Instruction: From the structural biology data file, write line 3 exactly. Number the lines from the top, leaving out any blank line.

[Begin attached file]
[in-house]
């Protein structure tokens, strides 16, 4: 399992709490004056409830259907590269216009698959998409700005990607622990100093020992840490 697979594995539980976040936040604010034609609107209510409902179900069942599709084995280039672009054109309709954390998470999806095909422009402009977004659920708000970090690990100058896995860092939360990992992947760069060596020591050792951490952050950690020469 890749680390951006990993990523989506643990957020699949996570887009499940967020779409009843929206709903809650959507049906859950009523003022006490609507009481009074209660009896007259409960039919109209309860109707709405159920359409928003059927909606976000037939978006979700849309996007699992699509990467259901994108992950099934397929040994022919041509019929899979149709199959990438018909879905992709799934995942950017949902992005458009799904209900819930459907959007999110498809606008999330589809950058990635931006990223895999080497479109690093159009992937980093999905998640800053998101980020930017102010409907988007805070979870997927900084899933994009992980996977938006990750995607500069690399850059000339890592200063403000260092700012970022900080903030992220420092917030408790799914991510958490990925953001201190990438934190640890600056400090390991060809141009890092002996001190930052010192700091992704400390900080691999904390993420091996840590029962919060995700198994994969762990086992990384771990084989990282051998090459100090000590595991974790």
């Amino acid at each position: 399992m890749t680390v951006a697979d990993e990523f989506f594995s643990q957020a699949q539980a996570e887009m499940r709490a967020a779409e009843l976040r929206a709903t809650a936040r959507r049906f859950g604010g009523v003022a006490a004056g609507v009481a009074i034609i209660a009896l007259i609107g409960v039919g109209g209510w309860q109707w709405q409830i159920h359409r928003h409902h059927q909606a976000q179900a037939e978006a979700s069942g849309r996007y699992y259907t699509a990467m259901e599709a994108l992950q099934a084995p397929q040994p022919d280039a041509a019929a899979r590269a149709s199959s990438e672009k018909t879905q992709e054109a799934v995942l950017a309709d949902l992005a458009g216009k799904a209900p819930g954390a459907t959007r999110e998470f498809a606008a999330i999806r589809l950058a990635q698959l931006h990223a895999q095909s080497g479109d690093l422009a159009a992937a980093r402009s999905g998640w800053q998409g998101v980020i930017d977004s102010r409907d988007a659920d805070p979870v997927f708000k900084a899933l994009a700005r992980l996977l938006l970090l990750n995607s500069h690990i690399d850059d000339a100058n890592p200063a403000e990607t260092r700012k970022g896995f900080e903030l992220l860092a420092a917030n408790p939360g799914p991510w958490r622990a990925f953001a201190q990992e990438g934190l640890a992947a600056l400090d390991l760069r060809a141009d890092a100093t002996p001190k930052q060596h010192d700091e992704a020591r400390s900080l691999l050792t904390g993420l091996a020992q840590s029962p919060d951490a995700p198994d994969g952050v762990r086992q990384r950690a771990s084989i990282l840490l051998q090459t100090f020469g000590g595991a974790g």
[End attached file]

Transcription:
């Amino acid at each position: 399992m890749t680390v951006a697979d990993e990523f989506f594995s643990q957020a699949q539980a996570e887009m499940r709490a967020a779409e009843l976040r929206a709903t809650a936040r959507r049906f859950g604010g009523v003022a006490a004056g609507v009481a009074i034609i209660a009896l007259i609107g409960v039919g109209g209510w309860q109707w709405q409830i159920h359409r928003h409902h059927q909606a976000q179900a037939e978006a979700s069942g849309r996007y699992y259907t699509a990467m259901e599709a994108l992950q099934a084995p397929q040994p022919d280039a041509a019929a899979r590269a149709s199959s990438e672009k018909t879905q992709e054109a799934v995942l950017a309709d949902l992005a458009g216009k799904a209900p819930g954390a459907t959007r999110e998470f498809a606008a999330i999806r589809l950058a990635q698959l931006h990223a895999q095909s080497g479109d690093l422009a159009a992937a980093r402009s999905g998640w800053q998409g998101v980020i930017d977004s102010r409907d988007a659920d805070p979870v997927f708000k900084a899933l994009a700005r992980l996977l938006l970090l990750n995607s500069h690990i690399d850059d000339a100058n890592p200063a403000e990607t260092r700012k970022g896995f900080e903030l992220l860092a420092a917030n408790p939360g799914p991510w958490r622990a990925f953001a201190q990992e990438g934190l640890a992947a600056l400090d390991l760069r060809a141009d890092a100093t002996p001190k930052q060596h010192d700091e992704a020591r400390s900080l691999l050792t904390g993420l091996a020992q840590s029962p919060d951490a995700p198994d994969g952050v762990r086992q990384r950690a771990s084989i990282l840490l051998q090459t100090f020469g000590g595991a974790g």